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St Mary's University College Marks Auschwitz Commemoration


Joanna Kozicka (University of Warsaw) places a candle at the memorial

Joanna Kozicka (University of Warsaw) places a candle at the memorial


On Tuesday, 27th January, the world commemorated the liberation of Auschwitz-Birkenau Concentration Camp, seventy years ago. The community of St Mary’s University College joined that worldwide commemoration with a special exhibition and remembrance service.

At noon, the College bell signalled a minute of silence across the university campus as lecturers, students and support staff paused to remember the more than one million people executed in that camp, and the many other millions who died during the Holocaust.

A special exhibition in the main College Hall told the story of Auschwitz and its part in the Holocaust carried out by the Nazi regime during World War II. More than one million Jews were killed, as were many thousands of Poles, Soviet POWs and Sinti and Roma (more commonly known as Gypsies). Using interpretive texts, photographs and other illustrations, participants attempted to make a connection to these individuals and their sufferings. The exhibition also explored the continuing impact of Auschwitz in our world today: both the positive responses, such as the foundation of the State of Israel and the development of the UN Declaration of Human Rights, and the negative reoccurrences of genocide in many parts of the world since 1945. Finally, the exhibition explored various responses by students of the College—in art and poetry—which aim to create a memorial of the Holocaust and a to serve as vigilance against further genocide.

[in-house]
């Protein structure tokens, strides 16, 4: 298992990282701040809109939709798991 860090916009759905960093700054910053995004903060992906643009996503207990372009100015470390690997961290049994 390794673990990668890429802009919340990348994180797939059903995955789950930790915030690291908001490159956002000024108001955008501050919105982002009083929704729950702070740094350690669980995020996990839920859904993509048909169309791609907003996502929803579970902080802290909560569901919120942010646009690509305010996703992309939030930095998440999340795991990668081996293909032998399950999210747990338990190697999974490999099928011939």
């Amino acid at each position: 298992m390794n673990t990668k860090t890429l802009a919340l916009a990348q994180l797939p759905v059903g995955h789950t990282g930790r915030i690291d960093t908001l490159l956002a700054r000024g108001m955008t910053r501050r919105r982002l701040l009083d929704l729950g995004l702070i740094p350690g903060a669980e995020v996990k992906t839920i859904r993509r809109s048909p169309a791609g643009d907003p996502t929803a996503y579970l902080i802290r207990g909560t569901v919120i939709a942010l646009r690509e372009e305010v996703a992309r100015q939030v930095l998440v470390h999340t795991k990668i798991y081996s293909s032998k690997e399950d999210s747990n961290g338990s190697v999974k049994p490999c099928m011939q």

During the afternoon, a moving ceremony of remembrance was held in the College Hall, attended by lecturers, student teachers and Liberal Arts students, as well as students from many countries who are studying at St Mary’s. Speakers read poetry in Hebrew, Polish, German and English—from a biblical psalm to a recent composition by a St Mary’ student:

Psalm 130 read in Hebrew by Fr Feidhlimidh Magennis (Dept of Religious Studies)
Night Over Birkenau by Tadeusz Borowski, read in Polish by Erasmus student Joanna Kozicka (University of Warsaw)
Todesfuge by Paul Celan, read in German by Dr Angela Vaupel (Dept of International Studies)
The Final Solution by Brian Rooney, a first-year Liberal Arts student of the College

As the gathering listened to the third movement of Gorecki’s Symphony of Sorrowful Songs, each member lit and placed a candle on the memorial as a mark of remembrance for all who died in the Holocaust and other genocides.


In the Picture - Auschwitz Commemoration